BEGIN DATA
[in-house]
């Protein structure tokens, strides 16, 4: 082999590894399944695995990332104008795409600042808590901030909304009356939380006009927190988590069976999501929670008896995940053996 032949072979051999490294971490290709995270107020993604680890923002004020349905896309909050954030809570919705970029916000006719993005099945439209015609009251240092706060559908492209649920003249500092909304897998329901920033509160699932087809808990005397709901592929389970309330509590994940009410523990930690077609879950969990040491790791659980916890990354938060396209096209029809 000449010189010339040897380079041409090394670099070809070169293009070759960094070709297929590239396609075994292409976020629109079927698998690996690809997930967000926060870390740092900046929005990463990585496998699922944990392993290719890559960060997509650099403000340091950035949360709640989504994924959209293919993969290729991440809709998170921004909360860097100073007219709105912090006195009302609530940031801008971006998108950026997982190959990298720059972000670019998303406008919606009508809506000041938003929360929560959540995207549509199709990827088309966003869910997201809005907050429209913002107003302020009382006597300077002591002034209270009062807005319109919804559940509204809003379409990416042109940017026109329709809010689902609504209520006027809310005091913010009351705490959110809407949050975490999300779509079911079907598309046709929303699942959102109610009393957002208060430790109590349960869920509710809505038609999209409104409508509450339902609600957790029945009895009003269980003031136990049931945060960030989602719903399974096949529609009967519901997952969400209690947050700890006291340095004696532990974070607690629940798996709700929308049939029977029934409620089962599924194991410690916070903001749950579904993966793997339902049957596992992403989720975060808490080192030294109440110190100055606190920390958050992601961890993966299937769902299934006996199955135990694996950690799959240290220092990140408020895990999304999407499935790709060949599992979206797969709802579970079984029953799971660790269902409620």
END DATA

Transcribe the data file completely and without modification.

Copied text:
[in-house]
């Protein structure tokens, strides 16, 4: 082999590894399944695995990332104008795409600042808590901030909304009356939380006009927190988590069976999501929670008896995940053996 032949072979051999490294971490290709995270107020993604680890923002004020349905896309909050954030809570919705970029916000006719993005099945439209015609009251240092706060559908492209649920003249500092909304897998329901920033509160699932087809808990005397709901592929389970309330509590994940009410523990930690077609879950969990040491790791659980916890990354938060396209096209029809 000449010189010339040897380079041409090394670099070809070169293009070759960094070709297929590239396609075994292409976020629109079927698998690996690809997930967000926060870390740092900046929005990463990585496998699922944990392993290719890559960060997509650099403000340091950035949360709640989504994924959209293919993969290729991440809709998170921004909360860097100073007219709105912090006195009302609530940031801008971006998108950026997982190959990298720059972000670019998303406008919606009508809506000041938003929360929560959540995207549509199709990827088309966003869910997201809005907050429209913002107003302020009382006597300077002591002034209270009062807005319109919804559940509204809003379409990416042109940017026109329709809010689902609504209520006027809310005091913010009351705490959110809407949050975490999300779509079911079907598309046709929303699942959102109610009393957002208060430790109590349960869920509710809505038609999209409104409508509450339902609600957790029945009895009003269980003031136990049931945060960030989602719903399974096949529609009967519901997952969400209690947050700890006291340095004696532990974070607690629940798996709700929308049939029977029934409620089962599924194991410690916070903001749950579904993966793997339902049957596992992403989720975060808490080192030294109440110190100055606190920390958050992601961890993966299937769902299934006996199955135990694996950690799959240290220092990140408020895990999304999407499935790709060949599992979206797969709802579970079984029953799971660790269902409620």